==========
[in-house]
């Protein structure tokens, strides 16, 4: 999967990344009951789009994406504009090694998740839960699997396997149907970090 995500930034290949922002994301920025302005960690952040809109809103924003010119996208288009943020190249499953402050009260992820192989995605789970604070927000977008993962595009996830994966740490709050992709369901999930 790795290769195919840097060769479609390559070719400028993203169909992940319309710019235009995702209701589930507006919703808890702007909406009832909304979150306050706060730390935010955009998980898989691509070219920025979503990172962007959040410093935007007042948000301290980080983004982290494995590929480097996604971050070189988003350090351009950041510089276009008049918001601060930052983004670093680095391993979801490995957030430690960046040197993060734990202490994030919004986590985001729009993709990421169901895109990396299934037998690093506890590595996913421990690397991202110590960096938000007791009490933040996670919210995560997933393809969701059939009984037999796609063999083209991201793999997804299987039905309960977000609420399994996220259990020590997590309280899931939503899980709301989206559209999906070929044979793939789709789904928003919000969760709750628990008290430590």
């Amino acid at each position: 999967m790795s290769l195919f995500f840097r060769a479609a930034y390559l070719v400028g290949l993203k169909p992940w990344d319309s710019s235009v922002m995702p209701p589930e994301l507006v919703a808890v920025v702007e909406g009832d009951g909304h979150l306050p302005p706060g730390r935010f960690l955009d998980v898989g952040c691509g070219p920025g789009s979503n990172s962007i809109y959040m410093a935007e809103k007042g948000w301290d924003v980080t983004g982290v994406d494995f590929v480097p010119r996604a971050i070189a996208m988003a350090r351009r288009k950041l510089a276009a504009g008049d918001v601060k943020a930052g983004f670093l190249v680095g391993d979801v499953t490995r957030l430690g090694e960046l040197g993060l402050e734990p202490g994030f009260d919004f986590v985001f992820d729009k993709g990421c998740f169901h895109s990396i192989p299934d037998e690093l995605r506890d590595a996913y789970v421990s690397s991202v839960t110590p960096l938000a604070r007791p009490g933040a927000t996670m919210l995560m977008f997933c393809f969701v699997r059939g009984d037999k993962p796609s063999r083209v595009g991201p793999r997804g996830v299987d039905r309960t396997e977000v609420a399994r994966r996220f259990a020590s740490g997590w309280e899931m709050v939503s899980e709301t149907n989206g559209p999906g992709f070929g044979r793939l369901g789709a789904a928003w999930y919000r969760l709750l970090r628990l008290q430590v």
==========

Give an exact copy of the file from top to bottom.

[in-house]
């Protein structure tokens, strides 16, 4: 999967990344009951789009994406504009090694998740839960699997396997149907970090 995500930034290949922002994301920025302005960690952040809109809103924003010119996208288009943020190249499953402050009260992820192989995605789970604070927000977008993962595009996830994966740490709050992709369901999930 790795290769195919840097060769479609390559070719400028993203169909992940319309710019235009995702209701589930507006919703808890702007909406009832909304979150306050706060730390935010955009998980898989691509070219920025979503990172962007959040410093935007007042948000301290980080983004982290494995590929480097996604971050070189988003350090351009950041510089276009008049918001601060930052983004670093680095391993979801490995957030430690960046040197993060734990202490994030919004986590985001729009993709990421169901895109990396299934037998690093506890590595996913421990690397991202110590960096938000007791009490933040996670919210995560997933393809969701059939009984037999796609063999083209991201793999997804299987039905309960977000609420399994996220259990020590997590309280899931939503899980709301989206559209999906070929044979793939789709789904928003919000969760709750628990008290430590």
């Amino acid at each position: 999967m790795s290769l195919f995500f840097r060769a479609a930034y390559l070719v400028g290949l993203k169909p992940w990344d319309s710019s235009v922002m995702p209701p589930e994301l507006v919703a808890v920025v702007e909406g009832d009951g909304h979150l306050p302005p706060g730390r935010f960690l955009d998980v898989g952040c691509g070219p920025g789009s979503n990172s962007i809109y959040m410093a935007e809103k007042g948000w301290d924003v980080t983004g982290v994406d494995f590929v480097p010119r996604a971050i070189a996208m988003a350090r351009r288009k950041l510089a276009a504009g008049d918001v601060k943020a930052g983004f670093l190249v680095g391993d979801v499953t490995r957030l430690g090694e960046l040197g993060l402050e734990p202490g994030f009260d919004f986590v985001f992820d729009k993709g990421c998740f169901h895109s990396i192989p299934d037998e690093l995605r506890d590595a996913y789970v421990s690397s991202v839960t110590p960096l938000a604070r007791p009490g933040a927000t996670m919210l995560m977008f997933c393809f969701v699997r059939g009984d037999k993962p796609s063999r083209v595009g991201p793999r997804g996830v299987d039905r309960t396997e977000v609420a399994r994966r996220f259990a020590s740490g997590w309280e899931m709050v939503s899980e709301t149907n989206g559209p999906g992709f070929g044979r793939l369901g789709a789904a928003w999930y919000r969760l709750l970090r628990l008290q430590v």